The original iPhone fundamentally changed the way we think about phones. And not just cell phones — all phones. I’d even go so far to say the iPhone changed how we think about computers in general. Just look at how iPhone-like OS X has become over the past five years.
The iPhone changed how we interact with computers and devices, touching our content directly rather than abstractly using a cursor. It made the things of science fiction become science fact. The iPhone, thanks to being a monolithic slab of glass, literally becomes whatever is displayed on the screen. It becomes a communication device. It becomes a source of information. It becomes a compass, a level, a video editor, an assortment of instruments, a photo album, and any number of insanely imaginable things. It becomes the portal with which we are connected to people all over the world.
Undoubtedly, the iPhone fundamentally changed everything.
The iPhone 5 fundamentally changes the way we think about the iPhone.
If the iPhone of yesteryear becomes whatever is on its screen and is a portal to connecting us with the world, and the iPhone 5 is the first iPhone to change the size of that portal — even by a half of an inch — that is a significant, fundamental change that forever changes what the future of the iPhone will be.
We’re already starting to see it reflected in the App Store. Most developers are simply expanding their apps’ content area to fill up the screen. But some developers are rethinking how their app looks and works with that extra space.
Apps like CNN and Dark Sky have embraced new layouts on the iPhone 5. The interaction model hasn’t greatly changed, but there is more room for the imagination to consider how to make the best app for a new generation of devices.
I’ve read many articles saying the iPhone 5 is simply “more of the same” and that it isn’t revolutionary. Honestly, on first blush, it is absolutely an iteration. But if the people making the apps we love allow their imaginations to drift a little further, I believe a whole new breed of amazing ideas will come to fruition.
I began by talking about the original iPhone. I remember my first time using one in an Apple Store in Seattle, just a couple weeks after it launched. It was remarkably beautiful. That design was amazing, and I loved the metal back.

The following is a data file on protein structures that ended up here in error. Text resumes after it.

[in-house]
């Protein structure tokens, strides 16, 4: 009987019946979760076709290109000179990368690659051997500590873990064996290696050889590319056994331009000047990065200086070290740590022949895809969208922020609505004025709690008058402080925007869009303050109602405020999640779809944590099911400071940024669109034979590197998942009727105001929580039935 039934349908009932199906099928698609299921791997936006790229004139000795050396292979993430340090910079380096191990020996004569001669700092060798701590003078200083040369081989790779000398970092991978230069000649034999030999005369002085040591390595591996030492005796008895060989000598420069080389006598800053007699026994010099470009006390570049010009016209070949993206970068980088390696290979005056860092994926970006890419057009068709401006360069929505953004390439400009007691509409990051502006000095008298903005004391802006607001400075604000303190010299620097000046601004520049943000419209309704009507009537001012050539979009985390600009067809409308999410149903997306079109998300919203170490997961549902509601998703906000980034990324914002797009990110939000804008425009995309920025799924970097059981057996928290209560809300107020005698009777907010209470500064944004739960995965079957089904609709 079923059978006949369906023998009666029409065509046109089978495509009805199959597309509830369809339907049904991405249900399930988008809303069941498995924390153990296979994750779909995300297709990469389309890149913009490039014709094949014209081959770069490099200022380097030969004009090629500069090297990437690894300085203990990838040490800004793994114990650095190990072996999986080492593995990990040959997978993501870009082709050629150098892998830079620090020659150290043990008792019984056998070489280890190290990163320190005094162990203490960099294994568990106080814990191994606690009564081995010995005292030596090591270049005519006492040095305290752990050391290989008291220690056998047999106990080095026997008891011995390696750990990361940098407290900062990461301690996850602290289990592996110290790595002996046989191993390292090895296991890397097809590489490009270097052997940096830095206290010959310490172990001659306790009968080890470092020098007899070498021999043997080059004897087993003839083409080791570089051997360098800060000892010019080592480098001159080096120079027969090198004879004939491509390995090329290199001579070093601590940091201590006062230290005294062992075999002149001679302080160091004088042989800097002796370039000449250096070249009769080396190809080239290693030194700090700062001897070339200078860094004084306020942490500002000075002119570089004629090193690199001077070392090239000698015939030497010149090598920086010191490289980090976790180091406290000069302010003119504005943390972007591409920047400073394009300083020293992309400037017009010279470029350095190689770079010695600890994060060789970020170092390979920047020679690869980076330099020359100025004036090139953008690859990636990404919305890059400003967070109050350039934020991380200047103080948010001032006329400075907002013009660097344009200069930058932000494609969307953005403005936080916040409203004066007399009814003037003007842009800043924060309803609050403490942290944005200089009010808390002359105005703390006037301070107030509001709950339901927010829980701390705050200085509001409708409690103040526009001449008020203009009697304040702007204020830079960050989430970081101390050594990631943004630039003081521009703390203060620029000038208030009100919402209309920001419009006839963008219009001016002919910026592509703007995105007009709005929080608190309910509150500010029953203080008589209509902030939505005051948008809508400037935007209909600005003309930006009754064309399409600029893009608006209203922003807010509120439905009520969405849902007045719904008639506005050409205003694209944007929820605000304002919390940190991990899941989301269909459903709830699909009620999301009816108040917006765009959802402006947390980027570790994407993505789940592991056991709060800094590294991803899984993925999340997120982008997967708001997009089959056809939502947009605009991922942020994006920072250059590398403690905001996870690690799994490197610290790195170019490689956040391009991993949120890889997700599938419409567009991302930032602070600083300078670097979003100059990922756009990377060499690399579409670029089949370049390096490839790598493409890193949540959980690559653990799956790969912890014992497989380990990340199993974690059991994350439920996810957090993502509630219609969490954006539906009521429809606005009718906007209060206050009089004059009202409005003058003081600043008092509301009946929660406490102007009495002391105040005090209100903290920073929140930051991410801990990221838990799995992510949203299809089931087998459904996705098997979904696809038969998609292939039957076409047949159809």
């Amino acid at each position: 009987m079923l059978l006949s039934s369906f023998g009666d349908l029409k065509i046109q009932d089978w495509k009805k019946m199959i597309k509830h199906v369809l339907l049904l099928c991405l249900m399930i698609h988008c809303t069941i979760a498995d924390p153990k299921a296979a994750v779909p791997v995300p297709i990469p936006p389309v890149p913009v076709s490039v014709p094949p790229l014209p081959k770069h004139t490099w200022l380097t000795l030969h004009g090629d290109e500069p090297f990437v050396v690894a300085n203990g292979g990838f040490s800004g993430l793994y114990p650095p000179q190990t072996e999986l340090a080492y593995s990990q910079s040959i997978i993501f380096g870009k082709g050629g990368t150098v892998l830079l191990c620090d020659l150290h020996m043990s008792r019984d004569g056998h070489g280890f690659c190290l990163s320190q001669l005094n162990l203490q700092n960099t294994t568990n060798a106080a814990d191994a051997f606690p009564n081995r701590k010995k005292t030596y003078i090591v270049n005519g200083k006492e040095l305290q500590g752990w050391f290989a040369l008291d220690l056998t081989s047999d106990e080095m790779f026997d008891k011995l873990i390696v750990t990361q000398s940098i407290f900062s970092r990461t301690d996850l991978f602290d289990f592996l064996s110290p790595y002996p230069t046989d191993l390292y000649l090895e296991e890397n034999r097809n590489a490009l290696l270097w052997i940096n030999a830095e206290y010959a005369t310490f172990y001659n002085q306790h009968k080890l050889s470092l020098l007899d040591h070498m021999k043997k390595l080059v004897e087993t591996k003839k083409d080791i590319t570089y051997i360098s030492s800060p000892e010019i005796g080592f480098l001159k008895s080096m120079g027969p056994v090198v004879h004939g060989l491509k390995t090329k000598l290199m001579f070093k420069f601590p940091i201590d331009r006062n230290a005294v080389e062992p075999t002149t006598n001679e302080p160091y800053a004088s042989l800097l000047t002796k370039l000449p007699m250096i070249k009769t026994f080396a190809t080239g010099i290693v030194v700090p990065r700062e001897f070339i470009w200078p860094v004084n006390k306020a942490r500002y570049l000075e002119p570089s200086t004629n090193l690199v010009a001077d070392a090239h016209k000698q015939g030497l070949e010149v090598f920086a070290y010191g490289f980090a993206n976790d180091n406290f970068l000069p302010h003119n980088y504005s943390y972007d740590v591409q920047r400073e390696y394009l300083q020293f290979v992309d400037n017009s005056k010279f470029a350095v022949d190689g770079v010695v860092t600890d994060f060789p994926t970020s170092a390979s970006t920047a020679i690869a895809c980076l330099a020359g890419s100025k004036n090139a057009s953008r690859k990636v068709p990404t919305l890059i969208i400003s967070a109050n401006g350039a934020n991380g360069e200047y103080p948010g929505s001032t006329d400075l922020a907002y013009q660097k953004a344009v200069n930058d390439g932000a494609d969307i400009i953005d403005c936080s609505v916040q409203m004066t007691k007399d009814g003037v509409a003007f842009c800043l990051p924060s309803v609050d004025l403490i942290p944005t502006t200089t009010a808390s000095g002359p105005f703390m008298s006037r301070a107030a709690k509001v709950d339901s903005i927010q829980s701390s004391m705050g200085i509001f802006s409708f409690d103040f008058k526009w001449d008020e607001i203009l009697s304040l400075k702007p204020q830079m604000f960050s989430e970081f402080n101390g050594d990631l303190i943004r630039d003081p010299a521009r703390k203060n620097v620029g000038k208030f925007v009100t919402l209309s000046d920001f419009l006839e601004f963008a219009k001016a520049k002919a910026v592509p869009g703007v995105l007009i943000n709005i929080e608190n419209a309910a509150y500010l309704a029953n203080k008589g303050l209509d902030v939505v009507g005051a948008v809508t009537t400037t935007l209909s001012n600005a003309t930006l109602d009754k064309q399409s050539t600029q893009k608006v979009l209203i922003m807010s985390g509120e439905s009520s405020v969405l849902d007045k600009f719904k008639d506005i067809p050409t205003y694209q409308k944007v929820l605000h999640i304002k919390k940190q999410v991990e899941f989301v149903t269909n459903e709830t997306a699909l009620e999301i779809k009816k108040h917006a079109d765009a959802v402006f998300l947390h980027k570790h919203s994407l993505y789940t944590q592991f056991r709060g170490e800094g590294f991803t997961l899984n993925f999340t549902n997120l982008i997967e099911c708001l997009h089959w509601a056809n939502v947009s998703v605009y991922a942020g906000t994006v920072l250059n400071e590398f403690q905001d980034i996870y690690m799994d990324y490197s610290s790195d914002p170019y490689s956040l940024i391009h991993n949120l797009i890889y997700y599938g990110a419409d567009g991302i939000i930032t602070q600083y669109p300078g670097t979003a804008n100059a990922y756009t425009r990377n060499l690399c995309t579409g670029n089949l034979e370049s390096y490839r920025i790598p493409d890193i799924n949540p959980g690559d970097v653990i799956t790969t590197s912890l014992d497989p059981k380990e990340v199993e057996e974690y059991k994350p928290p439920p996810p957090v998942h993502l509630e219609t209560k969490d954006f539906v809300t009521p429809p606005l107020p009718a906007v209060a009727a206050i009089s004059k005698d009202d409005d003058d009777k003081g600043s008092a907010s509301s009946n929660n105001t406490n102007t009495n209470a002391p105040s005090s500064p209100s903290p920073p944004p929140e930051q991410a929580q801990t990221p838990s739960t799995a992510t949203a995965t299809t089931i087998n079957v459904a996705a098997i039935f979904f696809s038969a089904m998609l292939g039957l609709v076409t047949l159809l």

The next year, when I was able to get an iPhone, I was sad to see the metal back exchanged in favor of plastic on the iPhone 3G. A little bit of the feeling of luxury had been taken away. Two years later, with the iPhone 4, the luxury was back, better than ever, with the all-glass design and the metal band.
The iPhone 4 was amazing. But I did still miss the original iPhone’s style from the brief moments I spent trying one. Those moments had really stuck in my mind.
The iPhone 5 feels like the perfect marriage of the best of the original iPhone and the best of the iPhone 4. Everything about the physical feel of the iPhone 5 is unbelievable. It is incredibly thin. So thin that you may, at first, think it could easily be snapped in half. Yet the metal unibody structure contradicts that notion.
But what really seems impossible is the lightness.
I can’t get over the lightness.
The iPhone 5 is so light that when I took it out of the box it felt like a hollow shell. Yet every part of it doesn’t feel like something that was assembled. It really feels like it is one solid piece — that it was always just the finished form. Far and away, I have never owned anything made with this level of precision.
Cameras are precision instruments. I cannot believe how complex the lenses are to my Canon 40D. Even the 40D itself is a product of precision.
And I love taking pictures. I don’t use the 40D as much as I’d like. With a young child, it is often difficult to wield a large, bulky camera everywhere we go.
With the iPhone 4, it felt like the camera in the iPhone finally became something serious. Its photos were comparable to many point & shoot cameras — sometimes better. It was at this time I started taking more pictures with my iPhone than a traditional camera.
The iPhone 5 camera is shockingly good. It performs an order of magnitude better in low-light. It captures quickly, is sharper, and the colors come out better (even under those awful fluorescent lights).
Face detection is fantastic for focusing quickly on my son, who can never seem to sit still for more than a few seconds.
My favorite feature is the panorama mode. It is ridiculously easy to do. What impresses me the most is that as soon as I’m done capturing the pano, it is ready to be viewed. There is zero additional processing time, unlike taking an HDR. And they look incredible.
They say the best camera is the one you have with you. One of the things I look forward to with each iPhone I’ve had, more than anything, is the improvements to the camera.
I doubt an iPhone will ever replace the quality of shots I can get from my DSLR, but for my iPhone being the camera that is always with me, I have every confidence that the quality of the photos on the iPhone 5 can stand the test of time.
There is simply no better device out there right now that you could spend your money on. The iPhone 5 is the most well-made, beautiful, and functional item I have ever purchased.
There is not a doubt in my mind that if you are in need of a phone that is more than a phone — but also an excellent camera and a multitude of anything imaginable thanks to the imagination of people’s apps — that you should get the iPhone 5.